New York: The solution to the decades-long battle against malaria may be as simple as adding soap, according to a study.
Scientists at The University of Texas at El Paso (UTEP) found that adding small quantities of liquid soap to some classes of pesticides can boost their potency by more than ten-fold.
The discovery is promising news as malaria-carrying mosquitoes display an increasing resistance to current insecticides, said lead author Colince Kamdem, Assistant Professor in Department of Biological Sciences at UTEP.
“Over the past two decades, mosquitoes have become strongly resistant to most insecticides,” Kamdem said.
“It’s a race now to develop alternative compounds with new modes of action.”
Both laboratory tests and field trials have shown that neonicotinoids, a special class of insecticide, are a promising alternative to target populations showing resistance to existing insecticides, said Caroline Fouet, Research Assistant Professor at UTEP.
Neonicotinoids, however, do not kill some mosquito species unless their potency is boosted.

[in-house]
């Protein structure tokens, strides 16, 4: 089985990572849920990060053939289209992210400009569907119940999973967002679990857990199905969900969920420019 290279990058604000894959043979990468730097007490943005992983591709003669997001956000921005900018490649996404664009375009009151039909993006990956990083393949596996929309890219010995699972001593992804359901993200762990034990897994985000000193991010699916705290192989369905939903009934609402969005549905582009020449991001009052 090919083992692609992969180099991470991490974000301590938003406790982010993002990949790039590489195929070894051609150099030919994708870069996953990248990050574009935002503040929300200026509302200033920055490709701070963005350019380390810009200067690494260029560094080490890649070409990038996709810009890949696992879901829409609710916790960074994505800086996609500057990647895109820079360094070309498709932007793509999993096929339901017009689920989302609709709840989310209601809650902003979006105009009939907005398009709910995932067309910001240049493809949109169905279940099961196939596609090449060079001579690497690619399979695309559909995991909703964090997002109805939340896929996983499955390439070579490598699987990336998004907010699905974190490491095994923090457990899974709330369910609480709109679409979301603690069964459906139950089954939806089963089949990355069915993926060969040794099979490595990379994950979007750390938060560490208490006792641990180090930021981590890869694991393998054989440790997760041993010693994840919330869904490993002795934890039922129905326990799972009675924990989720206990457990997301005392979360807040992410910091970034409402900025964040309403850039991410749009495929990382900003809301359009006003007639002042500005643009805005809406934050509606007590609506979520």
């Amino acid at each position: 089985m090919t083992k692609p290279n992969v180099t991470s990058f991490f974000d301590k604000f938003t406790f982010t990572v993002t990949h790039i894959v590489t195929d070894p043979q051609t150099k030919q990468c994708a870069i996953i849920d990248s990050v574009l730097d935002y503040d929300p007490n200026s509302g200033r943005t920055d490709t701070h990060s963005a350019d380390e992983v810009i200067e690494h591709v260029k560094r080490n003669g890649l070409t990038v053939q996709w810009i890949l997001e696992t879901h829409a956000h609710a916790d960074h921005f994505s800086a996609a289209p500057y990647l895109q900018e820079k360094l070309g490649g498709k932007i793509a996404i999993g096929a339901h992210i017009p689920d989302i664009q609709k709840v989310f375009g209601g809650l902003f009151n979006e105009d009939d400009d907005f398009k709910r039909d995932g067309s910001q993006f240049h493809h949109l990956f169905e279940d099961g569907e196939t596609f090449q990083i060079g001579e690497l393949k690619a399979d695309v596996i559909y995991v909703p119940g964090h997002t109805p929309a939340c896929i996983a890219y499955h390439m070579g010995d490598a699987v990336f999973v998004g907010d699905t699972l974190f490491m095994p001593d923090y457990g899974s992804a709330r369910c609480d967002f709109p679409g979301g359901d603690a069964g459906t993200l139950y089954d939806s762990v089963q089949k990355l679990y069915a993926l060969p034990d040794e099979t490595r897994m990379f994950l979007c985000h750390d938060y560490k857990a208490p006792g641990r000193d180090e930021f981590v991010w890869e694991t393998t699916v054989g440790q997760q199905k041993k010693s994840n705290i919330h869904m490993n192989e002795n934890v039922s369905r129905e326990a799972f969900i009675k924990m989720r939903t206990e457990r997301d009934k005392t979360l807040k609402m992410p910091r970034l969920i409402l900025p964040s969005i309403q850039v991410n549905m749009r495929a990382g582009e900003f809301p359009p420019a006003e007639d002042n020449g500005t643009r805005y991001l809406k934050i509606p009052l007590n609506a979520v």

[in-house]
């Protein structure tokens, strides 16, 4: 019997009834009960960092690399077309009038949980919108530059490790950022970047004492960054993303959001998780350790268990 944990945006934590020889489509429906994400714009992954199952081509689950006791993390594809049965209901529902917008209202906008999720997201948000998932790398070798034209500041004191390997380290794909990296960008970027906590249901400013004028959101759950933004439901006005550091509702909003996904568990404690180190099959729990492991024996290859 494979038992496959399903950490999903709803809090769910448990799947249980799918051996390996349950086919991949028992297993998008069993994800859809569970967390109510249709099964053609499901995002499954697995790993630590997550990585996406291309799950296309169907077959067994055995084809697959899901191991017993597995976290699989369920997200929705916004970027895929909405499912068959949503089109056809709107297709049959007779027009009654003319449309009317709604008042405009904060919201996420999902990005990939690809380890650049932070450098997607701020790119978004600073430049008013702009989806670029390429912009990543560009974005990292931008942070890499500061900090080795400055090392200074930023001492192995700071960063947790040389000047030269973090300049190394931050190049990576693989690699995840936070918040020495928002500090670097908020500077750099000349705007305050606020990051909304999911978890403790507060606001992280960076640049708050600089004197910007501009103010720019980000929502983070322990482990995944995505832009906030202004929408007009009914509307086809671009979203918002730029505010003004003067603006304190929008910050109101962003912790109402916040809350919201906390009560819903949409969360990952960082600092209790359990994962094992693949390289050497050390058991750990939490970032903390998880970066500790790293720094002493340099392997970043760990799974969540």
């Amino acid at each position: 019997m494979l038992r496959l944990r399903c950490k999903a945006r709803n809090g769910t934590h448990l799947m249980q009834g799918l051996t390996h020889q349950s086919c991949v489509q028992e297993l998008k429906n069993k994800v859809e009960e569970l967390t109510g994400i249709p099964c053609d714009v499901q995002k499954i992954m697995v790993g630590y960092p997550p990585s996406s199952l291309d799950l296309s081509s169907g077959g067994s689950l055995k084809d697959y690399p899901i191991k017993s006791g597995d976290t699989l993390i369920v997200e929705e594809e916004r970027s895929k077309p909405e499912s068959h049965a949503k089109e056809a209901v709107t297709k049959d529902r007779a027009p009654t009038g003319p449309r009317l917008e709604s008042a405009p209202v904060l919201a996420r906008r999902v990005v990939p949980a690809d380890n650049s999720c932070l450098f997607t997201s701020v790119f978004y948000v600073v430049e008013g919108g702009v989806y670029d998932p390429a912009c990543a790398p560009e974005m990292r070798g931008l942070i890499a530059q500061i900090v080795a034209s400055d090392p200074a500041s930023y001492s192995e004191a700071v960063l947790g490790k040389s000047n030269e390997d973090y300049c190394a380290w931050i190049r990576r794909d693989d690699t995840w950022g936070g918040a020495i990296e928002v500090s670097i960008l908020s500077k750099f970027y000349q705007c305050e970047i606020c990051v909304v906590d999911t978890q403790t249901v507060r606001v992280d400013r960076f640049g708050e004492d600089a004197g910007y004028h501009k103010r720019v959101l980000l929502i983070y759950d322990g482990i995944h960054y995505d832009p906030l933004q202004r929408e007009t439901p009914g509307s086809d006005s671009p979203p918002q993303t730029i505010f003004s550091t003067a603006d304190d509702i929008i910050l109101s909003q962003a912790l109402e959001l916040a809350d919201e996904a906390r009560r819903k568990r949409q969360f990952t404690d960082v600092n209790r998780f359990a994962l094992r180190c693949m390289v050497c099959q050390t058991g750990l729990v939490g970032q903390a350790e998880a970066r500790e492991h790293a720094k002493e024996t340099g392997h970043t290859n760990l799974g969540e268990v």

In this case, Fouet said, soap is the boosting substance.
Malaria is a devastating mosquito-borne disease that is prevalent in sub-Saharan Africa, Asia and Latin America, causing fever, fatigue, headaches and chills; the disease can be fatal.
In 2020, there were an estimated 241 million cases of malaria worldwide, according to the Centers for Disease Control, resulting in 627,000 deaths.
In a new study published on Friday in PLOS Neglected Tropical Diseases, the team selected three low-cost, linseed-oil based soaps that are prevalent in sub-Saharan Africa — Maitre Savon de Marseille, Carolin Savon Noir and La Perdrix Savon — and added them to four different neonicotinoids, acetamiprid, clothianidin, imidacloprid and thiamethoxam.
In all cases, the insecticides drastically enhanced potency, the team wrote in the study.
“All three brands of soap increase mortality from 30 per cent to 100 per cent compared to when the insecticides were used on their own,” said Ashu Fred, first author and doctoral student at Cameroon’s University of Yaounde.
The team also tested the addition of soap to a class of insecticides known as pyrethroids. In those cases, however, they saw no benefits.
The team hopes to conduct additional testing to establish exactly how much soap is needed to enhance insecticides.
“We would love to make a soap-insecticide formulation that can be used indoors in Africa and be healthy for users,” Kamdem said.
“There are unknowns as to whether such a formulation will stick to materials like mosquito nets, but the challenge is both promising and very exciting.”